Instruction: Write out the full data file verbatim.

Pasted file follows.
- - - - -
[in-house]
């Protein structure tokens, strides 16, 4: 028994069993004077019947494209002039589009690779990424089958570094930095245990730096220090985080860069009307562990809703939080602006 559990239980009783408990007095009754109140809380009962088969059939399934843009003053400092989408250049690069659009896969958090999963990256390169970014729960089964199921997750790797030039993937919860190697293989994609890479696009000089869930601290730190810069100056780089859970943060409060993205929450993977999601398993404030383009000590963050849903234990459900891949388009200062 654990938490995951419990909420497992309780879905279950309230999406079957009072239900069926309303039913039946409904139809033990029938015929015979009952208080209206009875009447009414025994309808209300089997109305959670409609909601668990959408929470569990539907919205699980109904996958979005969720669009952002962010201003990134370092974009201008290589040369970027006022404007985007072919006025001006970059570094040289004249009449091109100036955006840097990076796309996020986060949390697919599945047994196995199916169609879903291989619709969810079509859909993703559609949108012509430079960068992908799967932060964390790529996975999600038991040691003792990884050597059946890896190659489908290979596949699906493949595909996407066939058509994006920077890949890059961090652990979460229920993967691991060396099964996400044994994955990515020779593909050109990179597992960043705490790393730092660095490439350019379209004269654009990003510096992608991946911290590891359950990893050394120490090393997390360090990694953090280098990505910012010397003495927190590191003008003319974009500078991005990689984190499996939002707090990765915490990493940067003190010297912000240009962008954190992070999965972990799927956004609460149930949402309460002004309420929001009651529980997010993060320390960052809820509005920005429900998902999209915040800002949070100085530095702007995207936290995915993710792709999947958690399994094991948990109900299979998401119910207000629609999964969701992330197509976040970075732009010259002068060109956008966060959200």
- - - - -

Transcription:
[in-house]
């Protein structure tokens, strides 16, 4: 028994069993004077019947494209002039589009690779990424089958570094930095245990730096220090985080860069009307562990809703939080602006 559990239980009783408990007095009754109140809380009962088969059939399934843009003053400092989408250049690069659009896969958090999963990256390169970014729960089964199921997750790797030039993937919860190697293989994609890479696009000089869930601290730190810069100056780089859970943060409060993205929450993977999601398993404030383009000590963050849903234990459900891949388009200062 654990938490995951419990909420497992309780879905279950309230999406079957009072239900069926309303039913039946409904139809033990029938015929015979009952208080209206009875009447009414025994309808209300089997109305959670409609909601668990959408929470569990539907919205699980109904996958979005969720669009952002962010201003990134370092974009201008290589040369970027006022404007985007072919006025001006970059570094040289004249009449091109100036955006840097990076796309996020986060949390697919599945047994196995199916169609879903291989619709969810079509859909993703559609949108012509430079960068992908799967932060964390790529996975999600038991040691003792990884050597059946890896190659489908290979596949699906493949595909996407066939058509994006920077890949890059961090652990979460229920993967691991060396099964996400044994994955990515020779593909050109990179597992960043705490790393730092660095490439350019379209004269654009990003510096992608991946911290590891359950990893050394120490090393997390360090990694953090280098990505910012010397003495927190590191003008003319974009500078991005990689984190499996939002707090990765915490990493940067003190010297912000240009962008954190992070999965972990799927956004609460149930949402309460002004309420929001009651529980997010993060320390960052809820509005920005429900998902999209915040800002949070100085530095702007995207936290995915993710792709999947958690399994094991948990109900299979998401119910207000629609999964969701992330197509976040970075732009010259002068060109956008966060959200």